The rebellion of the younger generation

As if the pseudo-monumental refurbishment wasn’t enough, 12 parks and 35% of Skopje’s trees  – many up to 70 years old – were removed which has entailed a higher air pollution. All of this contributed to the fact that the assumed descendants of ancient Macedonia and its ruler Alexander the Great are not impressed and have made their own kind of memorial: in an insurgence the freshly painted buildings were attacked by enraged inhabitants and students, Skopje 2014 became the victim of colour bombs. These traces are now also an inevitable part of the town’s history.

The crescent moon stands higher

The nationalistic government party under Nikola Gruesvki wanted to part with socialism and the architectural heritage of the Ottoman Empire with the help of Skopje 2014, an insecure country that is looking for a new identity as a post-Yugoslav nation. Greece is blocking Macedonia’s joining the EU and NATO due to the naming dispute, although this could be an important step towards political order and stabilisation. The jaundiced attempt to confirm the national self-esteem with plasterboard seems ridiculous from a Eurocentric perspective, but it is also dangerous. Because as long as buildings and churches are erected with the aim of surmounting every minaret the silk thread which is holding the sensitive peace on the Balkans will become longer and longer until it threatens to tear. Nevertheless, the government cannot prevent the ever-returning crescent moon rising above Vodno Mountain and its cross. Because even the highest plasterboard panel will not be able to obscure it.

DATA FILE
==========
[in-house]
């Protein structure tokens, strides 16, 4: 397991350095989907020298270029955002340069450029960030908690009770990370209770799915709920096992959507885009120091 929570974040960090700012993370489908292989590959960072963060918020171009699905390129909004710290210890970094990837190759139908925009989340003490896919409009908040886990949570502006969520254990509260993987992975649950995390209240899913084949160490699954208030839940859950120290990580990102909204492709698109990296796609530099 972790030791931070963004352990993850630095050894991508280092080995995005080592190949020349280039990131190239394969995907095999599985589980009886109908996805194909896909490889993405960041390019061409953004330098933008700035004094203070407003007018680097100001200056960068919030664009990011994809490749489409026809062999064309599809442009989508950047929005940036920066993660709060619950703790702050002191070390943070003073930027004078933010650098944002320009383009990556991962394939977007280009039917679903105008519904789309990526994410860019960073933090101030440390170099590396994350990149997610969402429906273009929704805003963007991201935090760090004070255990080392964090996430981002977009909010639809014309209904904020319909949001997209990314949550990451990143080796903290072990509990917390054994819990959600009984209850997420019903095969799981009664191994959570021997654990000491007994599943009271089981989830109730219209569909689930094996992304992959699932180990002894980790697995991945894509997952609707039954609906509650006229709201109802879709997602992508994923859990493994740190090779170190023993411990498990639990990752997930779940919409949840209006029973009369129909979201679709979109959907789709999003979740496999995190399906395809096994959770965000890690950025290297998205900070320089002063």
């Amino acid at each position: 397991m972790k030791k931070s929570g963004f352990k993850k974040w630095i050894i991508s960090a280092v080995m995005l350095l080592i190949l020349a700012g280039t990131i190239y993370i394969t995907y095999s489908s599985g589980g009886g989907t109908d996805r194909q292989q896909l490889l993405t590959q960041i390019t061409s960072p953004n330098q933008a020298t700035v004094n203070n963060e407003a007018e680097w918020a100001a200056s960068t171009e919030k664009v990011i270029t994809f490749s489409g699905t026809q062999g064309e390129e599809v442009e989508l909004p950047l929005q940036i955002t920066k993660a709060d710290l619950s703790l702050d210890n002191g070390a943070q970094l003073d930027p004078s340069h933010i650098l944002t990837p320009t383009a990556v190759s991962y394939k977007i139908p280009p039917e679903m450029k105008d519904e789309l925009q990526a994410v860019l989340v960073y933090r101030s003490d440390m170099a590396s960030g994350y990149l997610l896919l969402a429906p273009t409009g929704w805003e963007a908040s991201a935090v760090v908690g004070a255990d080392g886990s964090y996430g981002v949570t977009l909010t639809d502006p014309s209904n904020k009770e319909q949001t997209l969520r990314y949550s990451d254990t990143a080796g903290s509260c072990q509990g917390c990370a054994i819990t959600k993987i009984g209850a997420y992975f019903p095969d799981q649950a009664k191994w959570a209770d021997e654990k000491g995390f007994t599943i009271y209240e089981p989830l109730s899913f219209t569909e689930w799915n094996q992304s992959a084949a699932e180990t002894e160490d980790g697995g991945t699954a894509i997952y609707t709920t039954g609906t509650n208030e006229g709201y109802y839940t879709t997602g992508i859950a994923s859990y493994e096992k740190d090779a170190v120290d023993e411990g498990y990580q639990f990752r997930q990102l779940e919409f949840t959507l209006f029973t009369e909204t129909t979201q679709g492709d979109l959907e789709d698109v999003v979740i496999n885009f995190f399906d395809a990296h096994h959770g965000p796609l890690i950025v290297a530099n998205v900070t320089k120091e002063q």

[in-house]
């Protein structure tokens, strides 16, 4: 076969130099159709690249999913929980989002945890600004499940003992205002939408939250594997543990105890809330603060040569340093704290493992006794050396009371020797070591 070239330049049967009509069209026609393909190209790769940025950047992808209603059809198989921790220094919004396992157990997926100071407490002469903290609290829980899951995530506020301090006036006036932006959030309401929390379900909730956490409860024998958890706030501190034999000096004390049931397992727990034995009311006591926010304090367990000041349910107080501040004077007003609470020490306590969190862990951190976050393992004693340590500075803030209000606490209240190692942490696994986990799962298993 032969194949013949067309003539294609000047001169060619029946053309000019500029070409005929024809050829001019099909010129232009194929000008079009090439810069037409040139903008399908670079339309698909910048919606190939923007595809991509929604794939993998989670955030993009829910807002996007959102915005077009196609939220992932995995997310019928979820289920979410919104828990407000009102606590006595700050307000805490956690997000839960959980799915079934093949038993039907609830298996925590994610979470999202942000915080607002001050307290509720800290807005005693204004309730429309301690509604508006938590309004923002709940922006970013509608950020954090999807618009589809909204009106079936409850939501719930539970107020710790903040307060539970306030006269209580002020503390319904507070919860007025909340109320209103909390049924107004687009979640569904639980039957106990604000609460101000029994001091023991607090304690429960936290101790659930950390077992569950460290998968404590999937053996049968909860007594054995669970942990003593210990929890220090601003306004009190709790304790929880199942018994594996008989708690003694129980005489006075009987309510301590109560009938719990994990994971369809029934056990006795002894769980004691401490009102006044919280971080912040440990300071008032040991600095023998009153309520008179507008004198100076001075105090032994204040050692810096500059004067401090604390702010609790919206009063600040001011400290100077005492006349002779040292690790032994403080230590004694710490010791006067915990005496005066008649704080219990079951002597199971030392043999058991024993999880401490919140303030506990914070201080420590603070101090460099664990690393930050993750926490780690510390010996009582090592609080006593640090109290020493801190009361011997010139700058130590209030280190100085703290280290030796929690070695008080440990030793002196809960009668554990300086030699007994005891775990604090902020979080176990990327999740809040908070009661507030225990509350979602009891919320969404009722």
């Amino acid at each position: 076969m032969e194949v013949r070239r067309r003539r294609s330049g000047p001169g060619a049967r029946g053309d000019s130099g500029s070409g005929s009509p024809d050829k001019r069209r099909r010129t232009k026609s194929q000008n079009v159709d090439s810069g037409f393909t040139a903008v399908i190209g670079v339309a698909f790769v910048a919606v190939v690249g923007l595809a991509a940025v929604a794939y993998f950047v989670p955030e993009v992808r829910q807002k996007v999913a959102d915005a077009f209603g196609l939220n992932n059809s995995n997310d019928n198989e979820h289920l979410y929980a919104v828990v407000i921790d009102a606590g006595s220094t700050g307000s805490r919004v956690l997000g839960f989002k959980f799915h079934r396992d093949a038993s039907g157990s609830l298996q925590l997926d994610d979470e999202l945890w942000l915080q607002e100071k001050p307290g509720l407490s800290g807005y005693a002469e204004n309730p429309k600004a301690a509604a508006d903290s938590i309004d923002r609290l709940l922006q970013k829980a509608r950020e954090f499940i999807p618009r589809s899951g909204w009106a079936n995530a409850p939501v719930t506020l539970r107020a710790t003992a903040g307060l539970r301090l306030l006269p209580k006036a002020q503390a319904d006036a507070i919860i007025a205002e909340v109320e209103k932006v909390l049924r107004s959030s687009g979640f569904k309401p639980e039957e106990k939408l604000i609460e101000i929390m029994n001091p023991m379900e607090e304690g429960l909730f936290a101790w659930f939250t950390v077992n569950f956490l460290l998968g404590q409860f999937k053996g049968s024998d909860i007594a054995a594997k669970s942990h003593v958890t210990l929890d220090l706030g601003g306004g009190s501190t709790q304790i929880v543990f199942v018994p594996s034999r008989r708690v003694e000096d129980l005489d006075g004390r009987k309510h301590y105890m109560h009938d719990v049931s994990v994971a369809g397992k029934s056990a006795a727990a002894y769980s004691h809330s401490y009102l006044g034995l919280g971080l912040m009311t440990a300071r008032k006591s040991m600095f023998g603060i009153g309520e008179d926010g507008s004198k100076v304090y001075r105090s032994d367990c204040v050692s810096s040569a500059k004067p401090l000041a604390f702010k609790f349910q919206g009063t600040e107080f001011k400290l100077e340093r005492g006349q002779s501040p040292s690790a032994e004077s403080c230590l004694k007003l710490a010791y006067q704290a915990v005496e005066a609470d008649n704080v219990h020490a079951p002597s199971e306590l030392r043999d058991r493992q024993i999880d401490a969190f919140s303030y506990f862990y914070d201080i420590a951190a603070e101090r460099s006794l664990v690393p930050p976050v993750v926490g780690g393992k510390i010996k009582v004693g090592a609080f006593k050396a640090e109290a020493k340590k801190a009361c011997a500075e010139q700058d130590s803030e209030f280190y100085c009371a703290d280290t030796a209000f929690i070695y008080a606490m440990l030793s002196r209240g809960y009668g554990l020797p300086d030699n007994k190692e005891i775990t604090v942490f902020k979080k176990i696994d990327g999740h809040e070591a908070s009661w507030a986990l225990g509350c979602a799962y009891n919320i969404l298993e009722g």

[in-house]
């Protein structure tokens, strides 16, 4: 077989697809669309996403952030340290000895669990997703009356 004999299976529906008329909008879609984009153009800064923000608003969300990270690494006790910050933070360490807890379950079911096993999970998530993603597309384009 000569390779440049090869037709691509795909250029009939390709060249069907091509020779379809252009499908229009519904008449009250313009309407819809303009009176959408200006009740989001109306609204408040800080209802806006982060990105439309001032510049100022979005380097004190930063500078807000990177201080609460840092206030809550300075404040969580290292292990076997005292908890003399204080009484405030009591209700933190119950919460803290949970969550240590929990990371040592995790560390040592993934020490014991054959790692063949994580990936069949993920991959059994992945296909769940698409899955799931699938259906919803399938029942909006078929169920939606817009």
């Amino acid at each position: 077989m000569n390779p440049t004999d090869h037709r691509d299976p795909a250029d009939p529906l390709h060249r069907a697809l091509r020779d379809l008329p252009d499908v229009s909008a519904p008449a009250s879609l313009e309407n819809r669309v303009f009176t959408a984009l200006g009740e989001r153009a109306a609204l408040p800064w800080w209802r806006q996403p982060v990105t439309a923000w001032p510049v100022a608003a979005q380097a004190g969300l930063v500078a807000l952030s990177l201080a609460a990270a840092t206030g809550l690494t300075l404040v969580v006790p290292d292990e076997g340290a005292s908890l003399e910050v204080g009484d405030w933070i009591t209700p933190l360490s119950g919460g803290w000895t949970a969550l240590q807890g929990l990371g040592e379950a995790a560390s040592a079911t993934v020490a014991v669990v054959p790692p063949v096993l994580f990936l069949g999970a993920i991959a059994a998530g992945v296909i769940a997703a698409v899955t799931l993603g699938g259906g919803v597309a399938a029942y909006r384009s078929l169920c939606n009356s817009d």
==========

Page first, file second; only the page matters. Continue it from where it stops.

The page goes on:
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Fieldwork Šipkovica: Perceptions and group dynamics

Forgotten Spaces in border regions

Interkulturalität und Mehrsprachigkeit in Albanien und Mazedonien

Mehrsprachigkeit innerhalb der einheimischen Bevölkerung Mazedoniens und Albaniens

The representation of multilingualism in the linguistic landscape of Macedonia

State Identities and Architecture in Albania and Macedonia

The (hidden) face of Macedonia

The inevitability of nationalism

The (post)Yugoslav legacy and everyday life in Macedonia and Albania

Women on the Balkans